Technology and Society
Building our Sociotechnical Future
Deborah G. Johnson (Redaktør) ; Jameson M. Wetmore (Redaktør) ; Freeman J. Dyson (Innledning) ; Francis Fukuyama (Innledning) ; E.M. Forster (Innledning) ; Stellan Welin (Innledning) ; Interagency Working Group on Nanoscience, Engineering, and Technology (Innledning) ; Bill Joy (Innledning) ; Robert L. Heilbroner (Innledning) ; Trevor Pinch (Innledning)
Technological change does not happen in a vacuum; decisions about which technologies to develop, fund, market, and use engage ideas about values as well as calculations of costs and benefits. Les mer
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Technological change does not happen in a vacuum; decisions about which technologies to develop, fund, market, and use engage ideas about values as well as calculations of costs and benefits. This anthology focuses on the interconnections of technology, society, and values. It offers writings by authorities as varied as Freeman Dyson, Laurence Lessig, Bruno Latour, and Judy Wajcman that will introduce readers to recent thinking about technology and provide them with conceptual tools, a theoretical framework, and knowledge to help understand how technology shapes society and how society shapes technology. It offers readers a new perspective on such current issues as globalization, the balance between security and privacy, environmental justice, and poverty in the developing world. The careful ordering of the selections and the editors' introductions give Technology and Society a coherence and flow that is unusual in anthologies. The book is suitable for use in undergraduate courses in STS and other disciplines. The selections begin with predictions of the future that range from forecasts of technological utopia to cautionary tales. These are followed by writings that explore the complexity of sociotechnical systems, presenting a picture of how technology and society work in step, shaping and being shaped by one another. Finally, the book goes back to considerations of the future, discussing twenty-first-century challenges that include nanotechnology, the role of citizens in technological decisions, and the technologies of human enhancement.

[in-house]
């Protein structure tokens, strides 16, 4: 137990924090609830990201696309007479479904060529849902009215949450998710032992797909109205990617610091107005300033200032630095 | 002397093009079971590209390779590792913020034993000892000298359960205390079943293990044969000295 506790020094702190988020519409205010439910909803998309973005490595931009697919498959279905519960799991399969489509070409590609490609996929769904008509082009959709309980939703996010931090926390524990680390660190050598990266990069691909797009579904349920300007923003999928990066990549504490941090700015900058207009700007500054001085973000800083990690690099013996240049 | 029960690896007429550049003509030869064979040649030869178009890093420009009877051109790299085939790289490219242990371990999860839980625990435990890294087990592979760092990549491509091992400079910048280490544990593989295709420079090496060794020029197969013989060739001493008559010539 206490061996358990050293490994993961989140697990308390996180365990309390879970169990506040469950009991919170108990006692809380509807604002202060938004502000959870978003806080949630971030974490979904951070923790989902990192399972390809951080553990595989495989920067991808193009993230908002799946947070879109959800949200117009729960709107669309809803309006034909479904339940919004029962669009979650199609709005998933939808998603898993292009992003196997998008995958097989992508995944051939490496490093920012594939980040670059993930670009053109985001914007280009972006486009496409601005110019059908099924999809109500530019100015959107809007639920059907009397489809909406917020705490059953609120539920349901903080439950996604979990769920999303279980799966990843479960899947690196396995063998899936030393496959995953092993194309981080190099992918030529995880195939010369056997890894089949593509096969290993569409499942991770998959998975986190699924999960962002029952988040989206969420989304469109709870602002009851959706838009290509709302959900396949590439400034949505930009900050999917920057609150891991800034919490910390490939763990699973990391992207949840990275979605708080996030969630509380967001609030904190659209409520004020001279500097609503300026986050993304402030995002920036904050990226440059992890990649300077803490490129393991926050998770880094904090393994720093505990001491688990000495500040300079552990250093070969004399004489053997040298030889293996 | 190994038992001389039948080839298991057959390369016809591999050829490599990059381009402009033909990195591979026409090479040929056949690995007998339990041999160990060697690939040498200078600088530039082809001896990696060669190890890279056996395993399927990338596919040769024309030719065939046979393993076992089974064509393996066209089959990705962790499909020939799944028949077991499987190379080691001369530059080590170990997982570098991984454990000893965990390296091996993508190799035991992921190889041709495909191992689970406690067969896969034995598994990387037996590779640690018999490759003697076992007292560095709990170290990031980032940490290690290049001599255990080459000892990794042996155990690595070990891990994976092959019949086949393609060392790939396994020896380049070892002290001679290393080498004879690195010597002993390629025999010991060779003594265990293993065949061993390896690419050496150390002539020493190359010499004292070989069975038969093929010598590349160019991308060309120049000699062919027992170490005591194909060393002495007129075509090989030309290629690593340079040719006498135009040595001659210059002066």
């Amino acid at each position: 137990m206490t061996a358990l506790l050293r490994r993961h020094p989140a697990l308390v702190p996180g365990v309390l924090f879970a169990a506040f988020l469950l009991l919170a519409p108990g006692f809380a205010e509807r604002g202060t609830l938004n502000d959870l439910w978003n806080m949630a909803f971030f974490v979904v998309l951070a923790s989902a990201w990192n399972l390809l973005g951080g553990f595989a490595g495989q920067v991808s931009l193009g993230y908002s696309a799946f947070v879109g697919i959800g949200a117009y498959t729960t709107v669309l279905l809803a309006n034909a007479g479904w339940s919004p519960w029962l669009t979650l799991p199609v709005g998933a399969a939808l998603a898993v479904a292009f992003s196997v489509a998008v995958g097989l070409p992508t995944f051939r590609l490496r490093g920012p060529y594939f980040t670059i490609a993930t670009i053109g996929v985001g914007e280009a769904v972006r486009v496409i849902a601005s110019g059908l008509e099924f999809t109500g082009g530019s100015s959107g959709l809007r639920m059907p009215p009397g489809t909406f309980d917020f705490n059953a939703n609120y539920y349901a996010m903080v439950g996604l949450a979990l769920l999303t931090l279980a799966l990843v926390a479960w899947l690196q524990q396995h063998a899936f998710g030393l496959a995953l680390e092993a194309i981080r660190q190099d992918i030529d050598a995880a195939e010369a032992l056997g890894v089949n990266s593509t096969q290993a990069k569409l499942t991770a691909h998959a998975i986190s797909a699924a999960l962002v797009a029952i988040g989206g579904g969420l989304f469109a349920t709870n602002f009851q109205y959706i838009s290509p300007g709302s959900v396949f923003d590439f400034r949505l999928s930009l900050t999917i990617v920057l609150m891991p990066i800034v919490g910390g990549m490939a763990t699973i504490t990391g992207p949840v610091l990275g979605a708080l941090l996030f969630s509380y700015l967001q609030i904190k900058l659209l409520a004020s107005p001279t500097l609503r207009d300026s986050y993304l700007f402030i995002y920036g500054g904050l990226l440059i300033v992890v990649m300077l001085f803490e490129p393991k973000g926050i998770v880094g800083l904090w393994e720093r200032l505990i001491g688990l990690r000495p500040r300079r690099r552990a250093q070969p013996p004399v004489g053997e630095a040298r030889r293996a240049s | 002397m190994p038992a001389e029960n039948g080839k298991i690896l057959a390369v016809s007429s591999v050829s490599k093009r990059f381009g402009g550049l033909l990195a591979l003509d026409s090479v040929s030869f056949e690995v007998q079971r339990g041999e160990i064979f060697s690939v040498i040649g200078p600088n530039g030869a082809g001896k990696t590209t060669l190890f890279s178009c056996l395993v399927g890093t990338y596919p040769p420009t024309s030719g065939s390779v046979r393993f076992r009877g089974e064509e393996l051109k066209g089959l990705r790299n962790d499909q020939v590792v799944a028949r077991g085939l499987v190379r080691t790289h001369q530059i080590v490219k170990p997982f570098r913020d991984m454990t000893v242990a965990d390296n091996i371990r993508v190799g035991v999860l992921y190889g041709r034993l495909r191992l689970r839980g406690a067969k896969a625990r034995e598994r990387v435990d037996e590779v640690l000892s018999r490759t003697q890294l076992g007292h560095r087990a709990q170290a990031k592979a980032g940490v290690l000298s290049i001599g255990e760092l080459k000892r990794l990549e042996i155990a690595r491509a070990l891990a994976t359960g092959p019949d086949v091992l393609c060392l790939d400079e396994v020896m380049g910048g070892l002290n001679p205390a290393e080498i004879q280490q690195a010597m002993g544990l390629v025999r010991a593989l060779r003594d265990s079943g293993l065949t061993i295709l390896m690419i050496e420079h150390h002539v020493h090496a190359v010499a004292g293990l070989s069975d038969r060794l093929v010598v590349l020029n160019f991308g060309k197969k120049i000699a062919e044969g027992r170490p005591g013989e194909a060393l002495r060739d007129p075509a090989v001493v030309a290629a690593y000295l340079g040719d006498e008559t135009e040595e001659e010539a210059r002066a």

Johnson and Wetmore's collection of papers on the interplay between technology and society is the most comprehensive I've seen, exposing just how rich, complex, multidimensional, and vital that interplay actually is. Be prepared for quite an intellectual ride! -- Wm. A. Wulf, Department of Computer Science, University of Virginia, and President Emeritus, National Academy of Engineering